In the 2012 fantasy film, Beasts of the Southern Wilds, five year-old Hush Puppy’s name suggests a savory deep fried cornbread ball served with catfish, one of the staple foods enjoyed by the misfits poaching on the Bathtub, an island in southern Louisiana. Tromping around in white boots, undershirt, and pants, she seasons the worlds of those in the film, as well as millions of moviegoers.

Fending on her own in her mother’s abandoned shack, Hush Puppy’s imagination empowers her with unusual wisdom. Close to the earth, she plays: listening to heartbeats of all living creatures, attuning herself to their rhythms, and growing in wisdom. She is content, despite living among the trash washed up upon their shores. Everyone does.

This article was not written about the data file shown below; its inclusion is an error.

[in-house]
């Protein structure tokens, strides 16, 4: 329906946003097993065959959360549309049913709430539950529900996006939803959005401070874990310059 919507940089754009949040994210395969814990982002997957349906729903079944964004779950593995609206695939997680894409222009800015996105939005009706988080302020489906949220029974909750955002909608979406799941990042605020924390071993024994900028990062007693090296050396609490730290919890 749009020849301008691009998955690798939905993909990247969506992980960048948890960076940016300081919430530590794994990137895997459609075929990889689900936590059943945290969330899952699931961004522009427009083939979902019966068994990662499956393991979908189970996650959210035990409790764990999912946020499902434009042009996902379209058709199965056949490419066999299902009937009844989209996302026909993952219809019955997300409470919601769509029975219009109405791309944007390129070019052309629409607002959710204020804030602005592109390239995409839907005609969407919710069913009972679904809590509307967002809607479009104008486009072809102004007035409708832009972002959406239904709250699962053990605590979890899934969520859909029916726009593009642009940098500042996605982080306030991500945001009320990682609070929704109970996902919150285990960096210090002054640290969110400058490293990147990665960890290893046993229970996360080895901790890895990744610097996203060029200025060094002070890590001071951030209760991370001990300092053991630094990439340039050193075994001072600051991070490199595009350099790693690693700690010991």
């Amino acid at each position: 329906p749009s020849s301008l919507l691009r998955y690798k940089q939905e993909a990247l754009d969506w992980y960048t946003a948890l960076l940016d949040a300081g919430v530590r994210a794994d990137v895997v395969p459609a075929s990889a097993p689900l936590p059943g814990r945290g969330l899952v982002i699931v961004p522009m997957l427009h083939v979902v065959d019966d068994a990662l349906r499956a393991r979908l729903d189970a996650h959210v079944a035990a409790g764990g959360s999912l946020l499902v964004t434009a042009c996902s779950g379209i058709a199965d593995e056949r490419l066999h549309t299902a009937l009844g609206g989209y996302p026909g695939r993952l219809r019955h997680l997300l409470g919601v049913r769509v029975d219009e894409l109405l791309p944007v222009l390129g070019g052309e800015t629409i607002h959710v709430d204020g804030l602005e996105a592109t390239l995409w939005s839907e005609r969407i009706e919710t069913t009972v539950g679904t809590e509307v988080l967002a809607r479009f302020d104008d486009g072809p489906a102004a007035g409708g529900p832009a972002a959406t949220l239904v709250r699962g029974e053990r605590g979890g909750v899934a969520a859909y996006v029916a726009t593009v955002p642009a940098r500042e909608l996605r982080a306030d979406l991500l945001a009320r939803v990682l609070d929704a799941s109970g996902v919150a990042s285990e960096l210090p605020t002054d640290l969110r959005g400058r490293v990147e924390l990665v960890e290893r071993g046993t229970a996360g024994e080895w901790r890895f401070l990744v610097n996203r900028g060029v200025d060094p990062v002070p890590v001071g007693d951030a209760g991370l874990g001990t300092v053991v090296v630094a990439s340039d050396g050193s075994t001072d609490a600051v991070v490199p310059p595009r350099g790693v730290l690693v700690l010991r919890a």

Even her alcoholic father, Wink, irascible, unpredictable, cannot resist her simple ways.

However, a hurricane inundates the Bathtub with salt water brought on by the storm surge; it slowly begins to kill all life forms. The survivors, passionate about preserving their community, eke out their existence, Hush Puppy among them. Her intuition empowers her to handle the terminal illness of Wink, to listen to his failing heart, then to push his flaming shrouded remains, placed in his makeshift boat, into the Gulf. Within the company of the survivors, she continues on.

Beasts of the Southern Wilds is a film of transformation. Despite insupportable death challenges, Hush Puppy emerges; her wildness and that of the misfits honed to keener truth. Indeed, fresh grace buoys their next steps, hand in hand.

In my perception, this story resonates with the Passover and Easter mysteries this week, also intended to hone our wildness. May you discover, anew, this sacred nourishment.